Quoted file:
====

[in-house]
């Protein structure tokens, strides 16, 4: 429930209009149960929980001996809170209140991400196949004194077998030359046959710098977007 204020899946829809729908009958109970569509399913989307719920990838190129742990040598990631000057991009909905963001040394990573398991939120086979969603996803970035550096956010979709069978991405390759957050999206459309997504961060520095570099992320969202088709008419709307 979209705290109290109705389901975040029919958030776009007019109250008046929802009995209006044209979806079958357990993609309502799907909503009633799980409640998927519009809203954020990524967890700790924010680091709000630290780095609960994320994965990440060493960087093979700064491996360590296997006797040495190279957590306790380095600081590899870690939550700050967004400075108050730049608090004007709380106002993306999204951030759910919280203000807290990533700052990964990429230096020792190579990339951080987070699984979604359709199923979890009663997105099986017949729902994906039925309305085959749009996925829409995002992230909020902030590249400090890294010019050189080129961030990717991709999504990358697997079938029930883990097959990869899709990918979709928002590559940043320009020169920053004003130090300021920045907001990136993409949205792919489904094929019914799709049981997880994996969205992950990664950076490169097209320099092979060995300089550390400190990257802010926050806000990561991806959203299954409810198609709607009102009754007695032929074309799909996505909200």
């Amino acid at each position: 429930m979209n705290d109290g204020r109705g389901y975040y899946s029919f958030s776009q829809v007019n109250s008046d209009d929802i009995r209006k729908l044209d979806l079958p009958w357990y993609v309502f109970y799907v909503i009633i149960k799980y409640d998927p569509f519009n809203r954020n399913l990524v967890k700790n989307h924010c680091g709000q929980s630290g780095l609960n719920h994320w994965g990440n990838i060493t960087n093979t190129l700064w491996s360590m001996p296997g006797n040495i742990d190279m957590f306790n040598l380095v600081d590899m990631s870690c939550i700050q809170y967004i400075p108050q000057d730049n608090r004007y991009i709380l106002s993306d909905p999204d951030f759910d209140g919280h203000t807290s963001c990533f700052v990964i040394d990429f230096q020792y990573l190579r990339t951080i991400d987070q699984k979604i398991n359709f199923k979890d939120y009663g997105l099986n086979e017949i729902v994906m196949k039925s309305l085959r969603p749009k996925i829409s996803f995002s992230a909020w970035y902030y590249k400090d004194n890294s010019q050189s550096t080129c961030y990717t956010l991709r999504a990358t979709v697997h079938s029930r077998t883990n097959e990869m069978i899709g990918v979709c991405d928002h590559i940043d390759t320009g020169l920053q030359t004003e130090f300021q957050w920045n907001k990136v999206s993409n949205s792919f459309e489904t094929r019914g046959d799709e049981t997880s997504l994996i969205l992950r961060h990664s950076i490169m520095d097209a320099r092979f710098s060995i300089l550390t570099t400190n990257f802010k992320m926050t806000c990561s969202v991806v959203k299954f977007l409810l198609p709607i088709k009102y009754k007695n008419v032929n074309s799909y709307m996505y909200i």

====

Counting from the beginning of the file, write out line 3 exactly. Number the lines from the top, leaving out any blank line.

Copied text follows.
């Amino acid at each position: 429930m979209n705290d109290g204020r109705g389901y975040y899946s029919f958030s776009q829809v007019n109250s008046d209009d929802i009995r209006k729908l044209d979806l079958p009958w357990y993609v309502f109970y799907v909503i009633i149960k799980y409640d998927p569509f519009n809203r954020n399913l990524v967890k700790n989307h924010c680091g709000q929980s630290g780095l609960n719920h994320w994965g990440n990838i060493t960087n093979t190129l700064w491996s360590m001996p296997g006797n040495i742990d190279m957590f306790n040598l380095v600081d590899m990631s870690c939550i700050q809170y967004i400075p108050q000057d730049n608090r004007y991009i709380l106002s993306d909905p999204d951030f759910d209140g919280h203000t807290s963001c990533f700052v990964i040394d990429f230096q020792y990573l190579r990339t951080i991400d987070q699984k979604i398991n359709f199923k979890d939120y009663g997105l099986n086979e017949i729902v994906m196949k039925s309305l085959r969603p749009k996925i829409s996803f995002s992230a909020w970035y902030y590249k400090d004194n890294s010019q050189s550096t080129c961030y990717t956010l991709r999504a990358t979709v697997h079938s029930r077998t883990n097959e990869m069978i899709g990918v979709c991405d928002h590559i940043d390759t320009g020169l920053q030359t004003e130090f300021q957050w920045n907001k990136v999206s993409n949205s792919f459309e489904t094929r019914g046959d799709e049981t997880s997504l994996i969205l992950r961060h990664s950076i490169m520095d097209a320099r092979f710098s060995i300089l550390t570099t400190n990257f802010k992320m926050t806000c990561s969202v991806v959203k299954f977007l409810l198609p709607i088709k009102y009754k007695n008419v032929n074309s799909y709307m996505y909200i």